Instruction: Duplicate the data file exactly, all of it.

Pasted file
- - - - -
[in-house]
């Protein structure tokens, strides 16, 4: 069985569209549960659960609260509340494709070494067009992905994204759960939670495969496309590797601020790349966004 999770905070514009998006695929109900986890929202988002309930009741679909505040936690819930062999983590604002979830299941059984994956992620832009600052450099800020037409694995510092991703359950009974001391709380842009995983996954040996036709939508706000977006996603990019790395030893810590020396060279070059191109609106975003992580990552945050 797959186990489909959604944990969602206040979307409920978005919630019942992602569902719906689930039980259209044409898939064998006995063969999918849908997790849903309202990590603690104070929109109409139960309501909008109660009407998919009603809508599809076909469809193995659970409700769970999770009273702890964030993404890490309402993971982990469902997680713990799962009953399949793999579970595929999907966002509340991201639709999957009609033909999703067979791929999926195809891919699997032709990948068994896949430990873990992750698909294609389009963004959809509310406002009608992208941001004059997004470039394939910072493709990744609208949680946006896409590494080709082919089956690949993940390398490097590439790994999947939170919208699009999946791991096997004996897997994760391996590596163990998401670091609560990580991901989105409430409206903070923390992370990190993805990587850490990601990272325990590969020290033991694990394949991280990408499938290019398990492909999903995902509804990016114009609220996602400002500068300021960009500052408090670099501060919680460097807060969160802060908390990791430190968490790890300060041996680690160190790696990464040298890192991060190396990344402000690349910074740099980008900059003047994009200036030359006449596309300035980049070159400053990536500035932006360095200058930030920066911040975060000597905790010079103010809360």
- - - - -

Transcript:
[in-house]
């Protein structure tokens, strides 16, 4: 069985569209549960659960609260509340494709070494067009992905994204759960939670495969496309590797601020790349966004 999770905070514009998006695929109900986890929202988002309930009741679909505040936690819930062999983590604002979830299941059984994956992620832009600052450099800020037409694995510092991703359950009974001391709380842009995983996954040996036709939508706000977006996603990019790395030893810590020396060279070059191109609106975003992580990552945050 797959186990489909959604944990969602206040979307409920978005919630019942992602569902719906689930039980259209044409898939064998006995063969999918849908997790849903309202990590603690104070929109109409139960309501909008109660009407998919009603809508599809076909469809193995659970409700769970999770009273702890964030993404890490309402993971982990469902997680713990799962009953399949793999579970595929999907966002509340991201639709999957009609033909999703067979791929999926195809891919699997032709990948068994896949430990873990992750698909294609389009963004959809509310406002009608992208941001004059997004470039394939910072493709990744609208949680946006896409590494080709082919089956690949993940390398490097590439790994999947939170919208699009999946791991096997004996897997994760391996590596163990998401670091609560990580991901989105409430409206903070923390992370990190993805990587850490990601990272325990590969020290033991694990394949991280990408499938290019398990492909999903995902509804990016114009609220996602400002500068300021960009500052408090670099501060919680460097807060969160802060908390990791430190968490790890300060041996680690160190790696990464040298890192991060190396990344402000690349910074740099980008900059003047994009200036030359006449596309300035980049070159400053990536500035932006360095200058930030920066911040975060000597905790010079103010809360």